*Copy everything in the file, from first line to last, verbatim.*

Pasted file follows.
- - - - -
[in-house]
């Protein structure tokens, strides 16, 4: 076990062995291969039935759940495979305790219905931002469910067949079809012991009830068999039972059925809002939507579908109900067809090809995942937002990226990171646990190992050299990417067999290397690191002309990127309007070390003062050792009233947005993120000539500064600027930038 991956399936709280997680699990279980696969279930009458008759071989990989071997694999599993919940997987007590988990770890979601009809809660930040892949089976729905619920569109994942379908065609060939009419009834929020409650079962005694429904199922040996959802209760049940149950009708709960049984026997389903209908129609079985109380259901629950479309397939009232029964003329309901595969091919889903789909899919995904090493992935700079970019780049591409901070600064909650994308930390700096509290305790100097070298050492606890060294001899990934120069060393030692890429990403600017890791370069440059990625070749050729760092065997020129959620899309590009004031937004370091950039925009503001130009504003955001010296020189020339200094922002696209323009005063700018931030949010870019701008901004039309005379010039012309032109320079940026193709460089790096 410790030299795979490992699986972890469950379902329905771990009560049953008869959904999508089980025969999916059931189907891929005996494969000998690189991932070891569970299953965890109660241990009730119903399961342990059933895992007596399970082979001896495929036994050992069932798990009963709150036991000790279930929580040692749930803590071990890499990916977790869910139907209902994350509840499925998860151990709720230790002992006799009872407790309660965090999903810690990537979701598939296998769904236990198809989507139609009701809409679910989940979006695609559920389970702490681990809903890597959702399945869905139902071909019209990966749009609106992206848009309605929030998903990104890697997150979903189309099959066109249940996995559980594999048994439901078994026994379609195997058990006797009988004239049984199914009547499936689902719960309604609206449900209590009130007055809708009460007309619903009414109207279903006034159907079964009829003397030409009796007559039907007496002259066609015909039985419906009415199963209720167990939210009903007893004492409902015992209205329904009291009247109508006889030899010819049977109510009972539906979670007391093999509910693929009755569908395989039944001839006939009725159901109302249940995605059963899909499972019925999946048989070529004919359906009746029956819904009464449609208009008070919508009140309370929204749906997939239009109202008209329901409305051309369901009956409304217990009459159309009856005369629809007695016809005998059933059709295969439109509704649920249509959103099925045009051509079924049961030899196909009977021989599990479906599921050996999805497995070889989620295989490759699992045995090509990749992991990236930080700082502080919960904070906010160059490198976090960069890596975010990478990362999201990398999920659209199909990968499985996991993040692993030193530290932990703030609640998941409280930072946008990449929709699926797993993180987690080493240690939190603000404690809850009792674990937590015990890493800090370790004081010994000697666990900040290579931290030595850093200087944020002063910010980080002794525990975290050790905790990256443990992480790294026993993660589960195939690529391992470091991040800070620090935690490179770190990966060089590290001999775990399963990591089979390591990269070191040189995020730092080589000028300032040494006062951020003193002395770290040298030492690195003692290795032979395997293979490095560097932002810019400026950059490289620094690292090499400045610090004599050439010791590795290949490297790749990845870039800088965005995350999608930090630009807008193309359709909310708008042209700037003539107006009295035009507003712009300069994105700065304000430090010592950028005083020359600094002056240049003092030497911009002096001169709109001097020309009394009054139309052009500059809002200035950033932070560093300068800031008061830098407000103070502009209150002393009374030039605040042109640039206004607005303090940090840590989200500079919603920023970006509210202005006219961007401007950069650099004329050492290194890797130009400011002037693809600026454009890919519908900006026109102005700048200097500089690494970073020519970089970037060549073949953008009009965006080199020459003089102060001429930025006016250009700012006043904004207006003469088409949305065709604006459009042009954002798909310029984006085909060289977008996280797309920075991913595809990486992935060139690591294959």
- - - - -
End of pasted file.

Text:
[in-house]
């Protein structure tokens, strides 16, 4: 076990062995291969039935759940495979305790219905931002469910067949079809012991009830068999039972059925809002939507579908109900067809090809995942937002990226990171646990190992050299990417067999290397690191002309990127309007070390003062050792009233947005993120000539500064600027930038 991956399936709280997680699990279980696969279930009458008759071989990989071997694999599993919940997987007590988990770890979601009809809660930040892949089976729905619920569109994942379908065609060939009419009834929020409650079962005694429904199922040996959802209760049940149950009708709960049984026997389903209908129609079985109380259901629950479309397939009232029964003329309901595969091919889903789909899919995904090493992935700079970019780049591409901070600064909650994308930390700096509290305790100097070298050492606890060294001899990934120069060393030692890429990403600017890791370069440059990625070749050729760092065997020129959620899309590009004031937004370091950039925009503001130009504003955001010296020189020339200094922002696209323009005063700018931030949010870019701008901004039309005379010039012309032109320079940026193709460089790096 410790030299795979490992699986972890469950379902329905771990009560049953008869959904999508089980025969999916059931189907891929005996494969000998690189991932070891569970299953965890109660241990009730119903399961342990059933895992007596399970082979001896495929036994050992069932798990009963709150036991000790279930929580040692749930803590071990890499990916977790869910139907209902994350509840499925998860151990709720230790002992006799009872407790309660965090999903810690990537979701598939296998769904236990198809989507139609009701809409679910989940979006695609559920389970702490681990809903890597959702399945869905139902071909019209990966749009609106992206848009309605929030998903990104890697997150979903189309099959066109249940996995559980594999048994439901078994026994379609195997058990006797009988004239049984199914009547499936689902719960309604609206449900209590009130007055809708009460007309619903009414109207279903006034159907079964009829003397030409009796007559039907007496002259066609015909039985419906009415199963209720167990939210009903007893004492409902015992209205329904009291009247109508006889030899010819049977109510009972539906979670007391093999509910693929009755569908395989039944001839006939009725159901109302249940995605059963899909499972019925999946048989070529004919359906009746029956819904009464449609208009008070919508009140309370929204749906997939239009109202008209329901409305051309369901009956409304217990009459159309009856005369629809007695016809005998059933059709295969439109509704649920249509959103099925045009051509079924049961030899196909009977021989599990479906599921050996999805497995070889989620295989490759699992045995090509990749992991990236930080700082502080919960904070906010160059490198976090960069890596975010990478990362999201990398999920659209199909990968499985996991993040692993030193530290932990703030609640998941409280930072946008990449929709699926797993993180987690080493240690939190603000404690809850009792674990937590015990890493800090370790004081010994000697666990900040290579931290030595850093200087944020002063910010980080002794525990975290050790905790990256443990992480790294026993993660589960195939690529391992470091991040800070620090935690490179770190990966060089590290001999775990399963990591089979390591990269070191040189995020730092080589000028300032040494006062951020003193002395770290040298030492690195003692290795032979395997293979490095560097932002810019400026950059490289620094690292090499400045610090004599050439010791590795290949490297790749990845870039800088965005995350999608930090630009807008193309359709909310708008042209700037003539107006009295035009507003712009300069994105700065304000430090010592950028005083020359600094002056240049003092030497911009002096001169709109001097020309009394009054139309052009500059809002200035950033932070560093300068800031008061830098407000103070502009209150002393009374030039605040042109640039206004607005303090940090840590989200500079919603920023970006509210202005006219961007401007950069650099004329050492290194890797130009400011002037693809600026454009890919519908900006026109102005700048200097500089690494970073020519970089970037060549073949953008009009965006080199020459003089102060001429930025006016250009700012006043904004207006003469088409949305065709604006459009042009954002798909310029984006085909060289977008996280797309920075991913595809990486992935060139690591294959």